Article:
The decade's most triggering comedy
The nation’s leadership has grown increasingly concerned over Chinese aggression after a spy balloon traversed the country last week. The White House has largely finished preparations for an executive order that would ban American funds from enabling the development of Chinese advanced semiconductors, quantum computing, artificial intelligence, and other technologies with surveillance and military applications, according to a report from The New York Times.
Biden administration officials, including Treasury Secretary Janet Yellen, have spent months contacting industry leaders and think tanks to aid with forecasting the economic implications of the executive order, according to a report from Axios released last month. Although many officials are worried about the Chinese abuse of biotechnology, the sector would tentatively be omitted from the executive order along with battery technology.
Republican and Democratic lawmakers threatened last week to issue investment restrictions of their own if the White House did not move forward with their plans.
Regulators have already moved in recent months to limit the extent to which American and Chinese technology interests are intertwined. A final rule published last year by the Federal Communications Commission likewise prohibited Huawei, ZTE, Hikvision, and Dahua from importing and selling certain technologies considered a potential threat to national security. The new rule, however, does not apply to products currently within the nation’s borders.
Trade restrictions between the United States and China are perennially inhibited by the magnitude of the two nations’ economic interdependence. China was the largest supplier of goods imports to the United States in 2020, according to data from the Office of the United States Trade Representative, while China was the third largest goods export market for the United States. With respect to foreign direct investment, American companies held $124 billion in Chinese stocks as of 2020, while Chinese firms held $38 billion in American stocks.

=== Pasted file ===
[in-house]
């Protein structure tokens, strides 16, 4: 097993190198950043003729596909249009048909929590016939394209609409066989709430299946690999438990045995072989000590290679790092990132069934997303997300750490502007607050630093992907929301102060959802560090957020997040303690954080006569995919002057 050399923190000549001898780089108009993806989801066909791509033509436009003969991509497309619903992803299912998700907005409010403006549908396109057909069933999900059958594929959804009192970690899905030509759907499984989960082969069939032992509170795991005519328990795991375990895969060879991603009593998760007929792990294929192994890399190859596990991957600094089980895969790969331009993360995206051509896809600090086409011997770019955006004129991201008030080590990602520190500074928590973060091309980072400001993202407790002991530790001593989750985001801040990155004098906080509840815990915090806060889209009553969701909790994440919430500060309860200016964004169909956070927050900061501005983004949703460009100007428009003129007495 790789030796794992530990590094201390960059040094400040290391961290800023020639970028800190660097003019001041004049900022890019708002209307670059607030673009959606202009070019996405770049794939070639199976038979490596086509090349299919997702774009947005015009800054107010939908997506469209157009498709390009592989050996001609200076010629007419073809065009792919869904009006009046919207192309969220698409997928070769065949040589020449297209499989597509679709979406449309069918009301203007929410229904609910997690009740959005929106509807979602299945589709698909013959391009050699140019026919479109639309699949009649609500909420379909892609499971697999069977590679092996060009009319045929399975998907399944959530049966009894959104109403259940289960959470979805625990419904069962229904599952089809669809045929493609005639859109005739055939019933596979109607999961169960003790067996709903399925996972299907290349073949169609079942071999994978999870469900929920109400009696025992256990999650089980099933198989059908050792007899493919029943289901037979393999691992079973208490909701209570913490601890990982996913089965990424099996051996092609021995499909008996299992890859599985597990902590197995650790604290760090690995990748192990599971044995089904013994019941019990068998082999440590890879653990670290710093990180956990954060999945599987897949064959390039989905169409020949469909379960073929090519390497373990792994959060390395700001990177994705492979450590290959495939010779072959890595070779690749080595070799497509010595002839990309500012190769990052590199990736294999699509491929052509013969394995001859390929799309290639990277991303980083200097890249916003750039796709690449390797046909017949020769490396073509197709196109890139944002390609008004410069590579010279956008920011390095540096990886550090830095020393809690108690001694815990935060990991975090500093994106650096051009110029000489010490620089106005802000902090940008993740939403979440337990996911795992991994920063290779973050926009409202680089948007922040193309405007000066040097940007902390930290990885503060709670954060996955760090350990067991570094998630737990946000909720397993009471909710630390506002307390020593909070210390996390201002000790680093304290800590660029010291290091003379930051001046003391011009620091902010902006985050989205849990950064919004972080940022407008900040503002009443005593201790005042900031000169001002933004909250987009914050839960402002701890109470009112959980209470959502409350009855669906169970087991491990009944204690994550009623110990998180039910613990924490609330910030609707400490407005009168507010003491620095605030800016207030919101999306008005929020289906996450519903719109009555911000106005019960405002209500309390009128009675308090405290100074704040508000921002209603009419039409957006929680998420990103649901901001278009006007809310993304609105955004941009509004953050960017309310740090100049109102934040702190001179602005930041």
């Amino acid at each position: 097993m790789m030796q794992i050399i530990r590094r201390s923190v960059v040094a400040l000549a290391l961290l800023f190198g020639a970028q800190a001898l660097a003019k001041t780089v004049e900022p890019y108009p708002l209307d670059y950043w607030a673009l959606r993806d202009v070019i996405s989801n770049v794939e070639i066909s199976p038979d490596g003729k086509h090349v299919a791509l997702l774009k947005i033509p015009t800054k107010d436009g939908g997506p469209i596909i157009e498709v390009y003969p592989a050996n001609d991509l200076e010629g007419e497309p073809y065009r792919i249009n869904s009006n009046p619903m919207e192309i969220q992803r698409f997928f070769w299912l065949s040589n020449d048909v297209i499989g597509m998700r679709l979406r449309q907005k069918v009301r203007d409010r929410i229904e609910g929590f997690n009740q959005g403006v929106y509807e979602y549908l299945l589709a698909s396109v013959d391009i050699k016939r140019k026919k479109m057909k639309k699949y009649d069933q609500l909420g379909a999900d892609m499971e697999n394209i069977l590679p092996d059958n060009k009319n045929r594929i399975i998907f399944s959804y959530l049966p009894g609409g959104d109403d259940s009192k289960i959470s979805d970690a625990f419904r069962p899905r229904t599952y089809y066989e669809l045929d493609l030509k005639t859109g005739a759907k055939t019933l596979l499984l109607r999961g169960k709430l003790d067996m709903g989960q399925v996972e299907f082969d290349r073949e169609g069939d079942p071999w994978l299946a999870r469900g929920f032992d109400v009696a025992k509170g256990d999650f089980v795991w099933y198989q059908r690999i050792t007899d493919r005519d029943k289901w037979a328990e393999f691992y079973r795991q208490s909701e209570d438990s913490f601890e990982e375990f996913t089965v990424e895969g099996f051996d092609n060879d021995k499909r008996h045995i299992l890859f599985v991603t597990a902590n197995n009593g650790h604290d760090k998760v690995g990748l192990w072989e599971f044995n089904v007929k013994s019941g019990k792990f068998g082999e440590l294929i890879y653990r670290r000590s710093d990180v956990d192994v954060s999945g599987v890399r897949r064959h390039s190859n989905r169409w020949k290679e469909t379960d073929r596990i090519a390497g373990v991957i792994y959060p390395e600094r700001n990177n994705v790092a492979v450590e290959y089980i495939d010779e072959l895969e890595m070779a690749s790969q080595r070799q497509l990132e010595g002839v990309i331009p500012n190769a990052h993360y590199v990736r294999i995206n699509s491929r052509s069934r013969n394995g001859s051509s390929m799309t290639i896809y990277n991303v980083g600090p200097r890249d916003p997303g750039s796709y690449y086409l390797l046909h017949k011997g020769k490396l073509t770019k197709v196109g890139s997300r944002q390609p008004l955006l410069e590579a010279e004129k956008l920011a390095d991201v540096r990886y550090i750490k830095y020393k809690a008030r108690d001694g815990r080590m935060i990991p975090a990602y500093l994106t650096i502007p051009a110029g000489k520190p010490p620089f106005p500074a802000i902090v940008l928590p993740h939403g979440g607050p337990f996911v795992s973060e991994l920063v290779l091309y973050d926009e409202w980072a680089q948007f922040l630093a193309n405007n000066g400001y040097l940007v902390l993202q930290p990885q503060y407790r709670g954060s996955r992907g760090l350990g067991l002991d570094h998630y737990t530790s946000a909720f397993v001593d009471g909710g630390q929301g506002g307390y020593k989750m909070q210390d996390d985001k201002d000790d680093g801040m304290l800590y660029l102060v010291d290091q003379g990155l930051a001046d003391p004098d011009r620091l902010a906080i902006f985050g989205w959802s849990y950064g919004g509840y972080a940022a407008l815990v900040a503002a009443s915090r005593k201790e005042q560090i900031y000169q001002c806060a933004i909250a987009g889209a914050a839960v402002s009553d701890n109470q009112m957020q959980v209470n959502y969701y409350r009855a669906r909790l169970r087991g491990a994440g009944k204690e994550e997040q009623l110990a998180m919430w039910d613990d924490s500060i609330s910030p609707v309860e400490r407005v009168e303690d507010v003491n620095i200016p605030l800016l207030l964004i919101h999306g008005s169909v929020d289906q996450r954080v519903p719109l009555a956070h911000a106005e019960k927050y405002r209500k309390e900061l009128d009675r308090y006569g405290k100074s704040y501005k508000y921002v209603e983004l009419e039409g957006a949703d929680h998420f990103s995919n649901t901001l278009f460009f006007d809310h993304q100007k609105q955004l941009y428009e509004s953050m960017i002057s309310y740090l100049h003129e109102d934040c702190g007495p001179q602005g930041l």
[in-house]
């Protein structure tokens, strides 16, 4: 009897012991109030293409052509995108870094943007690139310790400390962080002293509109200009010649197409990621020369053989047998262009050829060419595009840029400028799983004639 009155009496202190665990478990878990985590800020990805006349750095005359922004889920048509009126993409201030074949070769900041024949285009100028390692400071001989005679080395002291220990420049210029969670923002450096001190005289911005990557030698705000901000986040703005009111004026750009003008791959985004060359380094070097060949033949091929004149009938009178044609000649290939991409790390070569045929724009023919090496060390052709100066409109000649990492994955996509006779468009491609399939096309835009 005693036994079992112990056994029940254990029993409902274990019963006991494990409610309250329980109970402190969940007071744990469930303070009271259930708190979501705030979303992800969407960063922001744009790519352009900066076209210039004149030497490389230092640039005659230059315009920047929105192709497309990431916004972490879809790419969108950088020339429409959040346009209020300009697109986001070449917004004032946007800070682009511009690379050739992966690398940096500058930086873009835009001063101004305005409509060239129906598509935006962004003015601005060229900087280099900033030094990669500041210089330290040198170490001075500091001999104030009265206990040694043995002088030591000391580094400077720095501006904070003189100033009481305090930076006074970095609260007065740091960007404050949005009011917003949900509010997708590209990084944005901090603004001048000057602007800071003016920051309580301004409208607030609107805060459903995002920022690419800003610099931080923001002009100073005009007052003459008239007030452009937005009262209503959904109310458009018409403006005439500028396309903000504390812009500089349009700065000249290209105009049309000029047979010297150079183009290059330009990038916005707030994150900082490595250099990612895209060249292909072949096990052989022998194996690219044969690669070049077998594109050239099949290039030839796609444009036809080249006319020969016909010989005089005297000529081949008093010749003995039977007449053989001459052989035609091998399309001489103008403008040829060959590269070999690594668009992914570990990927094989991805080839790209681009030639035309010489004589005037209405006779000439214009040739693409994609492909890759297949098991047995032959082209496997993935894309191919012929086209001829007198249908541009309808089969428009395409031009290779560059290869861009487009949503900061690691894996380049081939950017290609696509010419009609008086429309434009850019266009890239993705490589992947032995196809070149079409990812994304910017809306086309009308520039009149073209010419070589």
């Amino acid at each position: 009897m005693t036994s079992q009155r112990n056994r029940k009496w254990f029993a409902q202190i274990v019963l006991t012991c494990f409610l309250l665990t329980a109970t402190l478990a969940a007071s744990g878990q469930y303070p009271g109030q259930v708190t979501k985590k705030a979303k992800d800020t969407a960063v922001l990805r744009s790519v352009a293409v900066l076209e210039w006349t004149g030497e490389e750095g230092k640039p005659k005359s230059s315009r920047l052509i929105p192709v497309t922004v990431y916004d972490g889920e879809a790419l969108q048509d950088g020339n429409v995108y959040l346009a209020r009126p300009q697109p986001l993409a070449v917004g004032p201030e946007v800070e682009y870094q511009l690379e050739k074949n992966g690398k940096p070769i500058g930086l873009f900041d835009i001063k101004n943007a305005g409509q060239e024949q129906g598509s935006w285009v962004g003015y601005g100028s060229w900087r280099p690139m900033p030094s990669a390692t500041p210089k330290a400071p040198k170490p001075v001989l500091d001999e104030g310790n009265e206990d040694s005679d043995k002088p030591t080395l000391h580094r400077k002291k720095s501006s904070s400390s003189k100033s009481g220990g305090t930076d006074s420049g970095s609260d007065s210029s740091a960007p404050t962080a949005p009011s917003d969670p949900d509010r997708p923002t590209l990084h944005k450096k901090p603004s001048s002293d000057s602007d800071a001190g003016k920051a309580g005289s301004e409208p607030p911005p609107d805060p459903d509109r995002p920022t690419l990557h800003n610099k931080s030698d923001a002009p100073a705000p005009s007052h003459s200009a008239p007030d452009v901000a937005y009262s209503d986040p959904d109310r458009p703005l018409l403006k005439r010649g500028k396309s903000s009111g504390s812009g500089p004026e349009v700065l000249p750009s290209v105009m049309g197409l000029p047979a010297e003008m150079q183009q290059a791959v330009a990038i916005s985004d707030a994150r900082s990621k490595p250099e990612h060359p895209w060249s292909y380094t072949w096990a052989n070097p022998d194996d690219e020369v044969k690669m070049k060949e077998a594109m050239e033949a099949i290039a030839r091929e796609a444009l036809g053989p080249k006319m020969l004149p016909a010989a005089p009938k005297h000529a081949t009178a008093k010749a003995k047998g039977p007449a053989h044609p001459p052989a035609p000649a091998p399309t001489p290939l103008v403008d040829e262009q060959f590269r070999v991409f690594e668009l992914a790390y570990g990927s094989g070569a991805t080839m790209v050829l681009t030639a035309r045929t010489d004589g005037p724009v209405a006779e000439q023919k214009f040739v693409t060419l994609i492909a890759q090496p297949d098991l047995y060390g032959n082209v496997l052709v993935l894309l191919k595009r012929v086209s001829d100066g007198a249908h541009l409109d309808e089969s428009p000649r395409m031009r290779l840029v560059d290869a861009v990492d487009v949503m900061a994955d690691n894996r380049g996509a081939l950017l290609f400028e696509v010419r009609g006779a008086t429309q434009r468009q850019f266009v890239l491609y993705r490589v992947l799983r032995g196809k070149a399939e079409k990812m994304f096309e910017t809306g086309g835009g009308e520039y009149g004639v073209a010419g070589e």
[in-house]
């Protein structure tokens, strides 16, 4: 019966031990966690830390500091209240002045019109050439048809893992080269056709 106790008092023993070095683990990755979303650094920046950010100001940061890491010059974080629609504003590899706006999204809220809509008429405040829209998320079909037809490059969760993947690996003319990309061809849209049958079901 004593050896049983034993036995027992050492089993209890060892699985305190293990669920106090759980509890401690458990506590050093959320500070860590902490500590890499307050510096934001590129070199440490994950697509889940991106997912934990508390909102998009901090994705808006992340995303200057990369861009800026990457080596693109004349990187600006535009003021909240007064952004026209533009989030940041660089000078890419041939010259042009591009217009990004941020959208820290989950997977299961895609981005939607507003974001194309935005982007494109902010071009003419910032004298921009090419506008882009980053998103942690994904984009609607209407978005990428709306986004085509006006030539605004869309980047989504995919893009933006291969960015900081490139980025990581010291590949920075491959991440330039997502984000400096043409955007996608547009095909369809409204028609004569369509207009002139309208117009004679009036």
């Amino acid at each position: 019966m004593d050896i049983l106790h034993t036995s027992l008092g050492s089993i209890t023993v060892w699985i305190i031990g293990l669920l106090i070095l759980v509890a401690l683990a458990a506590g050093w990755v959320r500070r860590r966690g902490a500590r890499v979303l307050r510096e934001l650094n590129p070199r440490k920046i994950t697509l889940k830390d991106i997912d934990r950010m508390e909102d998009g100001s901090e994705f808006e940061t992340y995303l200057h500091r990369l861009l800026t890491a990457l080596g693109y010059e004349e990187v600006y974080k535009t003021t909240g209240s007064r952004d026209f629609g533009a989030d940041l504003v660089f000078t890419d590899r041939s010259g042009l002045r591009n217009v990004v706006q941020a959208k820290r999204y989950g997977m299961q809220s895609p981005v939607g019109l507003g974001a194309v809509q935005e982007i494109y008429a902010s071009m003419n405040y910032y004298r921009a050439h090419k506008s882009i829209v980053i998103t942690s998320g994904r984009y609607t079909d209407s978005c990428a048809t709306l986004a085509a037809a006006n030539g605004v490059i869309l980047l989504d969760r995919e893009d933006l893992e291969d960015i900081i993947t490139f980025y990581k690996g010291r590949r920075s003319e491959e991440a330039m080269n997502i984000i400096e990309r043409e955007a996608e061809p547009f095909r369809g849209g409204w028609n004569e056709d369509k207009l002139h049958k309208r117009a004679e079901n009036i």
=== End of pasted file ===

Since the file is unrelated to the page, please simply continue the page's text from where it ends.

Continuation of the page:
Some industry leaders and investors have raised their concerns directly with senior administration officials. General Atlantic CEO Bill Ford has discussed his views with Commerce Secretary Gina Raimondo; the private equity firm has invested $7 billion in China since 2000.
The White House had reportedly been waiting to release the executive order until Secretary of State Antony Blinken returned from his scheduled diplomatic trip to China. The official canceled the mission after the Chinese surveillance balloon came to public consciousness.
The vessel traveled over Montana, the location of several military bases and missile silos, and then moved across the country before a fighter jet shot the object down off the coast of the Carolinas. Federal officials previously investigated Chinese technology company Huawei over the possibility that cell towers in Montana using the firm’s devices transmit military data to the communist nation.
Lawmakers and regulators at the state and federal levels have also voiced concerns over TikTok, the social media platform created by Chinese technology firm ByteDance, and the company’s efforts to gather sensitive information from consumers. Biden recently signed legislation banning TikTok from all devices owned by the federal government; several states, including Nebraska, Alabama, and North Dakota, had previously banned the platform from government devices.